Musician, composer and educator David Baker passed away on March 26 at the age of 84.
A passionate scholar of jazz, he was educated at Indiana University, earning the Bachelor of Music degree in 1953 and the Master of Music in 1954. A year later, he landed his first teaching position in 1955, at the Lincoln University in Missouri, but resigned shortly after he received threats of violence following his marriage with white opera singer Eugenia Marie Jones due to Missouri’s anti-miscegenation laws of the time.
Throughout the 50s, he played the trombone in many big bands, including Stan Kenton’s and Maynard Ferguson’s, and even heading his own band back in Indianapolis towards the end of the decade. In 1962, he sustained an injury that led him to switch to the cello, and recorded with the likes of saxophonist Charles Tyler. He picked up the trombone again in the 70s, and played on the 1972 album Living Time with Bill Evans and George Russell conducting.
Baker has written over 2,000 compositions. His compositional works are often cited with the Third Stream Jazz movement, which describes a style mixing classical music and jazz improvisation. One of his most acclaimed compositions is “Levels”, a concerto for solo bass, jazz band, woodwinds and strings, which garnered a 1973 Pulitzer Prize nominations.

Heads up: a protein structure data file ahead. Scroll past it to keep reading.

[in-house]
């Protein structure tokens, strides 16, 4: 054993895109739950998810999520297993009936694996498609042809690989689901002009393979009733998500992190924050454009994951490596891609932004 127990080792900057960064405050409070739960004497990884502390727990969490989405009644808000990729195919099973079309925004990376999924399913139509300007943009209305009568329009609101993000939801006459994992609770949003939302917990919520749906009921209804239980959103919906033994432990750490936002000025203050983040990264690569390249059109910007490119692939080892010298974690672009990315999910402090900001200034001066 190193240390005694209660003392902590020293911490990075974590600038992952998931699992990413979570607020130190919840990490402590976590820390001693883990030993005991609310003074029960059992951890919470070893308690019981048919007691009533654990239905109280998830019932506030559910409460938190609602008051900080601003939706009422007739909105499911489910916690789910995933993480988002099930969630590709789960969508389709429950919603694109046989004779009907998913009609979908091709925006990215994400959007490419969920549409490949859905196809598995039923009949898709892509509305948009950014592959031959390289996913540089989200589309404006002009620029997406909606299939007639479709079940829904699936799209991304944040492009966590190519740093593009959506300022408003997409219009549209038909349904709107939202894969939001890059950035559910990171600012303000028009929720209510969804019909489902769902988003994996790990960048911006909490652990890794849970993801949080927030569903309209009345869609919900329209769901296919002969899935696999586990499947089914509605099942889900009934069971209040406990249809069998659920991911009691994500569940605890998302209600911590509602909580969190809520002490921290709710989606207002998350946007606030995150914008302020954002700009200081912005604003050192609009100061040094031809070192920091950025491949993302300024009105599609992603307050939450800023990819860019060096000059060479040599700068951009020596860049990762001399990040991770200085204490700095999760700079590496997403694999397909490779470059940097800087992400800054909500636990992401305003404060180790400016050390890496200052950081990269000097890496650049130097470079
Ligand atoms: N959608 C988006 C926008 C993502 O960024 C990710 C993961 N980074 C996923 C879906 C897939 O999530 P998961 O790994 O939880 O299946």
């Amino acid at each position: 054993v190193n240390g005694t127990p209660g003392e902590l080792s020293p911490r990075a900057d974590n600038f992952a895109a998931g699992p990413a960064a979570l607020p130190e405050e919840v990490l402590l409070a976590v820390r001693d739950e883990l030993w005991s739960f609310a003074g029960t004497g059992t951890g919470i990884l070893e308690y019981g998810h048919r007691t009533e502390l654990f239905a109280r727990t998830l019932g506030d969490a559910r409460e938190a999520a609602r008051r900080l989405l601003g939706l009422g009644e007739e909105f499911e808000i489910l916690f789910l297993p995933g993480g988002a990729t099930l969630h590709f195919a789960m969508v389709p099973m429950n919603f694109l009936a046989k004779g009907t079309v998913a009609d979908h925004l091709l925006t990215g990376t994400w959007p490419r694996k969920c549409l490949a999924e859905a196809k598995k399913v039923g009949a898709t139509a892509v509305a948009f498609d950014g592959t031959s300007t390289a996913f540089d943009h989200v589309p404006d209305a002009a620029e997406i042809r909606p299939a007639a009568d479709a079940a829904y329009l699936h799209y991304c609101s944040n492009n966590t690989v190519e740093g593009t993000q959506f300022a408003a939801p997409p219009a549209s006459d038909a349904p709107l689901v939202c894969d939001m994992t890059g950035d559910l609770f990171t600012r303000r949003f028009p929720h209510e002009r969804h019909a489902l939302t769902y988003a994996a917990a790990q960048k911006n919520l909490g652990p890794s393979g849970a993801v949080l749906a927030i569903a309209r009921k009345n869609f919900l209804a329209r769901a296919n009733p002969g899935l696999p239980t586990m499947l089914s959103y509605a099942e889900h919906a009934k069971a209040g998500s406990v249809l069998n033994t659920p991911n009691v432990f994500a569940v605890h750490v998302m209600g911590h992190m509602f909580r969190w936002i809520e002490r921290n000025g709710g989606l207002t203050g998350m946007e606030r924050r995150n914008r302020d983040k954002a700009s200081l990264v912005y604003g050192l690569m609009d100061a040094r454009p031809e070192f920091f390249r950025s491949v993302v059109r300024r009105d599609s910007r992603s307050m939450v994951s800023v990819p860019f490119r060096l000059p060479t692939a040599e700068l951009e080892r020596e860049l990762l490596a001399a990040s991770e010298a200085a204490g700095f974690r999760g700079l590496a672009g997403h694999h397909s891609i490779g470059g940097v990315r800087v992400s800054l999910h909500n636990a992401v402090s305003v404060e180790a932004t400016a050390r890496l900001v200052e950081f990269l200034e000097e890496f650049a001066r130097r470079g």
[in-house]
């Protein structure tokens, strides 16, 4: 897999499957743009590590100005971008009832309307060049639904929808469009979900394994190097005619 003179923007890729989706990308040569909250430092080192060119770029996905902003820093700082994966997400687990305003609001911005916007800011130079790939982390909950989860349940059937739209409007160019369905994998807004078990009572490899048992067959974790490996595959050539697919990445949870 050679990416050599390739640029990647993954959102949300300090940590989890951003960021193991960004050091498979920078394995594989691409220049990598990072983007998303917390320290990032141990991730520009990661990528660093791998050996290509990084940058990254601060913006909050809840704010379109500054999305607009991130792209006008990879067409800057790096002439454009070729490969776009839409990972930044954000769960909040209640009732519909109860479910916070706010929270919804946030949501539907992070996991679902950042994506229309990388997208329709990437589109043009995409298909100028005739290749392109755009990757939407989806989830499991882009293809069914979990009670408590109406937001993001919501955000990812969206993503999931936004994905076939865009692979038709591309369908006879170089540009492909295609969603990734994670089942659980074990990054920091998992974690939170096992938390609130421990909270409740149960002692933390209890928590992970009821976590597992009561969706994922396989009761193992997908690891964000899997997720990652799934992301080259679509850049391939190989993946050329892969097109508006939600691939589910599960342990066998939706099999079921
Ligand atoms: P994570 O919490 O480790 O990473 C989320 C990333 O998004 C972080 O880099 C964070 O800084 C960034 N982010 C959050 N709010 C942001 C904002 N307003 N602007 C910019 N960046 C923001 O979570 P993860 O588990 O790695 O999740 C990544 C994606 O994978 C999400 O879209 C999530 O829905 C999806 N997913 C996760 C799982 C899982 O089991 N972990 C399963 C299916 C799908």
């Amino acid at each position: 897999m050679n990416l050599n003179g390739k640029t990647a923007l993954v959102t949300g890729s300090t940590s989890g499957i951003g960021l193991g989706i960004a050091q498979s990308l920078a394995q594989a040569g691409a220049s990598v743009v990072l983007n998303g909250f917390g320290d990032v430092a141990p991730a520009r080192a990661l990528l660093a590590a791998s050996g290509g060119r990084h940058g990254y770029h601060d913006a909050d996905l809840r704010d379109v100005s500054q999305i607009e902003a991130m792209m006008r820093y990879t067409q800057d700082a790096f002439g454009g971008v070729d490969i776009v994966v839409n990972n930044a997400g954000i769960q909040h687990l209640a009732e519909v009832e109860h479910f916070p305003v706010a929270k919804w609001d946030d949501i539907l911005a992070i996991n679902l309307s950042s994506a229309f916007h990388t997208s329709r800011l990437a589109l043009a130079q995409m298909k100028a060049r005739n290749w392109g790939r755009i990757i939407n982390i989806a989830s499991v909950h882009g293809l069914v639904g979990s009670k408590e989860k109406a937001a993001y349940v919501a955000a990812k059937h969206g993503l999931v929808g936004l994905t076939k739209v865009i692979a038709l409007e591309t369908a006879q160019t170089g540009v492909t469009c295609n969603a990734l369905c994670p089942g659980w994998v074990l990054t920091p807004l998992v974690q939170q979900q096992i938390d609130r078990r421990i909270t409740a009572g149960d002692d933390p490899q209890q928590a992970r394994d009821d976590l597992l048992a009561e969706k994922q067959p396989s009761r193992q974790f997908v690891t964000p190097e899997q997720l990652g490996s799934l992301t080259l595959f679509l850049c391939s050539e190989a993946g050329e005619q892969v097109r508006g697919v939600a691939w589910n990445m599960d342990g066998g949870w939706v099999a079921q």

A passionate scholar of jazz, he has more than 70 books to his credit. He is regarded as one of the first and most important writers to analyze the then largely aural tradition of jazz.
Baker started teaching in Indiana University in 1966, and founded its Jazz Studies program. Some of his best known students include Chris Botti, Jeff Hamilton and Peter Erskine. Trombone player Brent Wallarab, who studied under Baker first in 1987 and continued a long professional relationship with him, said “from the very beginning, he seemed to see things in me as a young musician that I hadn’t even recognized. He was able to provide opportunities that were kind of designed to help me see my potential.”
At one time, he was president of the International Association for Jazz Education, and later president of the National jazz Service Organization and senior consultant for music programs for the Smithsonian Institution. Many honors were bestowed upon him throughout his life, in recognition of his contributions to the world of jazz. He became an Indiana Living Legend in 2001 and NEA Jazz Master in 2000.